- Small Bowl, cup or jar
- Add baking soda, citric acid, Epsom salt and cornstarch in a large bowl.
- Mix dry ingredients well.
- Melt coconut oil in a double boiler (fill a medium sized pot half way full with water and gently heat your coconut oil on medium heat)
- In a separate small bowl or jar, add wet ingredients including food coloring and essential oil.
- Mix your liquid ingredients well until the color and essential oils are evenly dispersed.
- SLOWLY add the liquid mixture into the dry mixture stirring the entire time. We don’t want the citric acid to get activated by the liquid.
- Check that your final mixture clumps together. Think-wet sand. But don’t get too wet! We just want to be able to clump the mixture together when compacted.
- Using stainless steel molds, pack in the mixture into each mold half.
- Sprinkle extra bath bomb mixture loosely on top of the molds and press mixture in the molds together.
- Twist and remove molds. Tap the mold to loosen the bath bomb for easier removal.
- Place bombs on parchment paper and allow to dry for 24-48 hours.
- It is important to note that bath bomb making should not be done in a humid environment. This project is not the perfect rainy day activity.
- The shelf life of bath bombs is 6 months. Citric acid will start to lose it’s fizzy power after too long.
*Always add mica powder into your liquid since inhaling mica can be hazardous.
Troubleshooting DIY Bath Bombs:
- If your bombs are too wet you can add more baking soda.
- If your bomb is crumbling and not staying together, add more wet ingredients. Do this carefully. You can fill a spray bottle with water, witch hazel or alcohol and spray your mixture to ensure you don’t add too much water.
- If the bomb fluffs up you’ve added too much liquid or added liquid too fast.
- If the bomb is soft, it wasn’t packed down enough or it was too wet.
- If the bomb has bumps the wet and dry ingredients weren’t mixed well enough.
- If the bomb cracks down the middle, it was not molded properly. I heard that if you shrink wrap it and wait 24 hours, it will come back together.
- If the bomb sticks to the mold the mix was too wet.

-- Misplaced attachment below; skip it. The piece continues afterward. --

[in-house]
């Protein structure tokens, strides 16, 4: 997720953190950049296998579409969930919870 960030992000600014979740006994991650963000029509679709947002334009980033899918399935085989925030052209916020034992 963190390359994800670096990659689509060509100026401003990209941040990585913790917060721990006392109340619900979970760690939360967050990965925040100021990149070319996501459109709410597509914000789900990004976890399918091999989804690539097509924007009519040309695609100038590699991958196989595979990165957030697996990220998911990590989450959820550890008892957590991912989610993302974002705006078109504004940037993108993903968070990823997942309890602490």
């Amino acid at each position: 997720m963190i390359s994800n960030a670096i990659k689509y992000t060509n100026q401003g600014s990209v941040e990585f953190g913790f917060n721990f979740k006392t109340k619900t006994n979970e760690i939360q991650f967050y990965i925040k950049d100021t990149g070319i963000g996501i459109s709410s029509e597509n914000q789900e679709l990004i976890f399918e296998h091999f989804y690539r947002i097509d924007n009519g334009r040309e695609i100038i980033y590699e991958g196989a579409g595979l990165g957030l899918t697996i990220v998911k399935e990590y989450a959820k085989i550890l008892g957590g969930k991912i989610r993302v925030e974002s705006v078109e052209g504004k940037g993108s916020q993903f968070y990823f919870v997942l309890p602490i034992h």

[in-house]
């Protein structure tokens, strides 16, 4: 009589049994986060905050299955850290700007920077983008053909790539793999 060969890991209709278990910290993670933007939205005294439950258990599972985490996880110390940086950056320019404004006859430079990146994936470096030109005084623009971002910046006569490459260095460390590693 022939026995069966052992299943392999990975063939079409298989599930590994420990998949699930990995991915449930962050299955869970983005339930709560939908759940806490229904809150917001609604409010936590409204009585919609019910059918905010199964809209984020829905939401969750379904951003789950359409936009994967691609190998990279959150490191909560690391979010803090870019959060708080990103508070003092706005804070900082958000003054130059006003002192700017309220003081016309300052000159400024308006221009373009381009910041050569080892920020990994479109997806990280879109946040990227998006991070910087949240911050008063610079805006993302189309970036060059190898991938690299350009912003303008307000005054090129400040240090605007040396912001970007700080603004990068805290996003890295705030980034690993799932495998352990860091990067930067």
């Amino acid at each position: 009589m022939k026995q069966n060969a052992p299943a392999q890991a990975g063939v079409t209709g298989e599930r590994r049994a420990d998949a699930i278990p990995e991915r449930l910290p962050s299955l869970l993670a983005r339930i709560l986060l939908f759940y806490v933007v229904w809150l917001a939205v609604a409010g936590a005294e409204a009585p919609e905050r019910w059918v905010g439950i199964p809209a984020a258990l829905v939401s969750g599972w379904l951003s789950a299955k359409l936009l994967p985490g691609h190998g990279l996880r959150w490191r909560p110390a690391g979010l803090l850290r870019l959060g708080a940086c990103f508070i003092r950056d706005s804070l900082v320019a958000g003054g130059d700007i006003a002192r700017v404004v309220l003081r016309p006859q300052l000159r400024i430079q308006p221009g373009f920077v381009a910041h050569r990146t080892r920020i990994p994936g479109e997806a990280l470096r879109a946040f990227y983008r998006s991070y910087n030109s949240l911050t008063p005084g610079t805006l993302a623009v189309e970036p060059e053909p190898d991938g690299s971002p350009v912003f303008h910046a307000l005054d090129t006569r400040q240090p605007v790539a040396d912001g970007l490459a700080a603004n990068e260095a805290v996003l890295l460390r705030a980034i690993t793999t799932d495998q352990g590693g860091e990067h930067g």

- If the bomb doesn’t float, it’s most likely not dry enough. Bombs can sometimes take several weeks before they’ll float.
Most of the time you can crumble up the bomb into a bowl and tweak the mixture. Not all is typically lost if you make a mistake with bath bombs! Don’t throw it out just yet!
Instead of coconut oil, feel free to use olive oil, almond oil, avocado oil, castor oil etc.
I would like to omit cornstarch in my next batch and am thinking of using coconut milk powder instead. From all that I’ve researched I’m sure it will work however, I haven’t tried it yet.
As long as you keep the proportions of liquid to powder and don’t omit baking soda or citric acid, you can play around with ingredients in order to achieve different benefits and reactions from your bombs.
A Few Bath Bomb Tricks!
- Try using castile soap as your liquid for lots of foamy bubbles!
- For more nourishment, use all oil for your liquid proportion.
- Take about 1/4 cup of a hard butter like cocoa or kokum (dry, not melted). Cover the butter with baking soda and finely chop the butter making sure it is coated in powder. Add it to your dry mixture. Butter will melt in a hot bath and give extra nourishment for dry skin!
- You can separate a batch into several smaller batches, add different color to each batch and layer the different colors to make a gorgeous bath bomb!
- Using a tablespoon to indent insides of both halves of the mold then fill the indention with another colored batch of bath bomb mix so that when you use it, a surprise color is inside.
While I had a rough go of making bath bombs thanks to the flimsy plastic molds, I am planning to buy the proper metal molds and experiment more. I found a Youtube channel called Creative Bath Lab and she is the queen of all things bath-especially bath bombs. She makes the most creative perfect bath bomb every time!
Like I said, what I thought was going to be an easy homemade bath bombs project turned out to be tricky and cumbersome so I took to the internet in search of answers. This posts compiles all that I have learned. Overall, my daughters and I enjoyed this DIY and can’t wait to make more!
Take to the comments if you have your tips or questions!!